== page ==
Snowdon Hydro

Hafod y Llan 640kw hydro. Follow the photo diary of the work as we develop this exciting new hydro system on the southern flanks of Snowdon. In terms of scale this single hydro will supply enough electricity to supply all of the electricity needs of every mansion and house we manage in Wales.

Intake. End of November 2013. Photo by Mills

Intake. End of November 2013. Photo by Mills

Building of the powerhouse 'tops out' with the roof now installed.

Building of the powerhouse ‘tops out’ with the roof now installed. Oct 13

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Intake complete

Completed intake with Coanda screen. Oct 13. Photo: RT.

Floor cast turbine house taking shape

Floor cast turbine house taking shape

Wall going upwards and floor ready to be cast.

Wall going upwards and floor ready to be cast.

Manifold concreted in finale location

Manifold concreted in finale location

Pipe manifld snowdonia

Pipe manifold in place ready to be concreted in.

Manifold

GHJ contractors men, when little used to play with meccano good practice for bigger work, Pipe manifold take shape before being buried in concrete.

flat pack power house cladding. the cladding comes in convenient packs (trees) and we simply have to cut them to size. This larch will be converted and used to clad the building.

flat pack power house cladding. the cladding comes in convenient packs (trees) and we simply have to cut them to size. This larch will be converted and used to clad the building.

Work on the backend of the Hydro scheme takes shape. as the outlet to let water back into the river is put in.  The transformer room can be seen in the back ground.

Work on the backend of the Hydro scheme takes shape, as the outlet to let water back into the river is put in. The transformer room can be seen in the back ground.

Here come the rains. Intake holding up nicely. Photo GHJones. Aug 13

Here come the rains. Intake holding up nicely. Coanda screen to go on next. Photo GHJones. Aug 13

Gabion walls taking shape at the powerhouse. Photo GHJones

Gabion walls taking shape at the powerhouse. Photo GHJones

Watkin Path taking shape

Watkin Path taking shape

Reinstating the Watkin path.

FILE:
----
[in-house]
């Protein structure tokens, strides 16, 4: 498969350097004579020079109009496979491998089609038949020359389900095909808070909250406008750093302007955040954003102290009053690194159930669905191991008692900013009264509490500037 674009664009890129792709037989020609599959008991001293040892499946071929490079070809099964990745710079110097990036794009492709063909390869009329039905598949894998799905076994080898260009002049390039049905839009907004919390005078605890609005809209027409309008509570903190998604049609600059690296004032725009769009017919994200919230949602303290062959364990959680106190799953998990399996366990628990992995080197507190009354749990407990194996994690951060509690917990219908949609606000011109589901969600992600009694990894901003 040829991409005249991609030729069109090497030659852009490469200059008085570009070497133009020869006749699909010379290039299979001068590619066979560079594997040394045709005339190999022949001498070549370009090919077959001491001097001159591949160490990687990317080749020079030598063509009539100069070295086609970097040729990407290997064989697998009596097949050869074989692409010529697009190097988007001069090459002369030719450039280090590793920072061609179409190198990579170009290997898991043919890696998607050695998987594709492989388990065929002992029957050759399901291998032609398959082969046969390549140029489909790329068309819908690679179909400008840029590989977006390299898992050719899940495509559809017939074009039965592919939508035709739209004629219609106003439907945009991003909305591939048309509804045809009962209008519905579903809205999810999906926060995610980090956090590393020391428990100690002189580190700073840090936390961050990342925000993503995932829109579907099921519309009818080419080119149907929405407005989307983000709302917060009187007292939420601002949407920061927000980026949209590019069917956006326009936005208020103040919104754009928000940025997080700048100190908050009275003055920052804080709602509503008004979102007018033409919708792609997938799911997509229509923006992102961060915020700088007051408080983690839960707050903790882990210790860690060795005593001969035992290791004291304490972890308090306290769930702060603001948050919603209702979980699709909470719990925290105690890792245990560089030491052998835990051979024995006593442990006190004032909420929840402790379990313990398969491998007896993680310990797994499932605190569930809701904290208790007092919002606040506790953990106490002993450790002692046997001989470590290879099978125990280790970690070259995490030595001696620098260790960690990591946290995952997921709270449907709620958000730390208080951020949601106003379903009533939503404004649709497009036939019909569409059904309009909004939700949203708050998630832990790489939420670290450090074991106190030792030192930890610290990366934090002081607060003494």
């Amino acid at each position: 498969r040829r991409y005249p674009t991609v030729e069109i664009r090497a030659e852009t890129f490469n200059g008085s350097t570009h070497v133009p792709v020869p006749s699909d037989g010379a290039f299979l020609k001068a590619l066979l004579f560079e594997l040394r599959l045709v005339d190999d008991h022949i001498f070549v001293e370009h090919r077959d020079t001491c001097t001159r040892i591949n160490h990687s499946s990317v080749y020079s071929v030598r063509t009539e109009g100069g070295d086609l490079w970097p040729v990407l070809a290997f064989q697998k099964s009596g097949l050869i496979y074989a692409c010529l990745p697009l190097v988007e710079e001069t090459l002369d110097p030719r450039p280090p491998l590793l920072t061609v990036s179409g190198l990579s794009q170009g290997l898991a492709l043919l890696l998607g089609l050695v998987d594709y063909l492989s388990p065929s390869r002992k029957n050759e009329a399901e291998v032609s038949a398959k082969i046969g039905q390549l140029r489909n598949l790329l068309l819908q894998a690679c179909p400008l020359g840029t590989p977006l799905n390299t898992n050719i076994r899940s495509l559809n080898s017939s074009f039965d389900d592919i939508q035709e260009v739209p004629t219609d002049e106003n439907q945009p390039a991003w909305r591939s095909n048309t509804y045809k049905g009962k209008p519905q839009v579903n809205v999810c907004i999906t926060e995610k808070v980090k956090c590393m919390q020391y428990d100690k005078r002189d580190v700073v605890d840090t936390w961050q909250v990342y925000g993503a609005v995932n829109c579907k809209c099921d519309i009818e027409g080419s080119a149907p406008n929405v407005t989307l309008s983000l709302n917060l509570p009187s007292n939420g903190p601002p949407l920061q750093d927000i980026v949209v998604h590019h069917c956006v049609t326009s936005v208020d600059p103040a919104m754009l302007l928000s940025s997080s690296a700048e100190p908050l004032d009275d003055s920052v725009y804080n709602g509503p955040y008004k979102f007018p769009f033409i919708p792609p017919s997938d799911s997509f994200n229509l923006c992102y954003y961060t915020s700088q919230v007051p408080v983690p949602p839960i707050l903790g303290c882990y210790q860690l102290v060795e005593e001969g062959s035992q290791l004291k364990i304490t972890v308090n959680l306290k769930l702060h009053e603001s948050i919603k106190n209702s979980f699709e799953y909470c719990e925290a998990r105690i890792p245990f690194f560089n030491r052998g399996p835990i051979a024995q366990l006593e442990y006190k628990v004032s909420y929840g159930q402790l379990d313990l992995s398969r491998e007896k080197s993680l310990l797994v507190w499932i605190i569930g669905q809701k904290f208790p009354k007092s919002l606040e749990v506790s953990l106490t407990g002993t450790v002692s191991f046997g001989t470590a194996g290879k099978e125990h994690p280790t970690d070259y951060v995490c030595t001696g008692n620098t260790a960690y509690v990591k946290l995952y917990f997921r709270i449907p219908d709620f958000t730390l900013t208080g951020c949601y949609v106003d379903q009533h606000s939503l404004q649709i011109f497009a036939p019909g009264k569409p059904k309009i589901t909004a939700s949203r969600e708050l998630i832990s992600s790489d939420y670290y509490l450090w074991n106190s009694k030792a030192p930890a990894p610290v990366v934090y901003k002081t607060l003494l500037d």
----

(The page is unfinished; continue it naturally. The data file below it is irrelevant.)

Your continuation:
Reinstating the Watkin path and finishing work on the weir point nearly finished, picture by Rhys Thomas

Concrete  work  on hydro Snowdonia.

Foundation concreting work takes shape on the new power house.

Stone cladding work at the intake. June 13. Photo DS.

Stone cladding work at the intake. June 13. Photo DS.

Some rain did not dampen the resolve of people to see the work on the inlet.

Another group of hardy soles reaches the inlet work, on the demonstration day at Hafod y Llan.

Concrete pour on intake. June '13

Concrete pour on intake. June ’13

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NT Rangers inspecting the works.

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Concrete mixing at the intake. May 13

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Pipe welding coming down the mountain. May 13

Turbine snowdonia

Fitting the new turbine house out on the small hydro scheme

Watkin Path

Pipe route with the welding equipment in the distance the WatkinPath in the foreground.

Sheep moved around the farm

Farming goes on with the hydro work progressing

Pipe across the road

How did the pipe cross the road? In the air when it’s suspended by two Land Rovers.
Work on the small hydro at the farm gathers a pace as the pipe work goes up the hill.

Last pipe Cwm Llan

Section number 15 arrives at the weir point. The last pipe required for the top section of the route. Transporting it up to the top on the ground could have proven very dangerous as well as damaging to the track.

Helli lift Cwm Llan

The first section of pipe flown up to the weir point in Cwm Llan another 14 needed.

Cat and dog

Cat and dog

Working in the snow

Work on the pipeline route goes on where the pipe will be buried

Long Long pipes

Jcb makes light work of handling the pipes.

JCB working on Snowdon

JCB makes light work of unloading the pipes.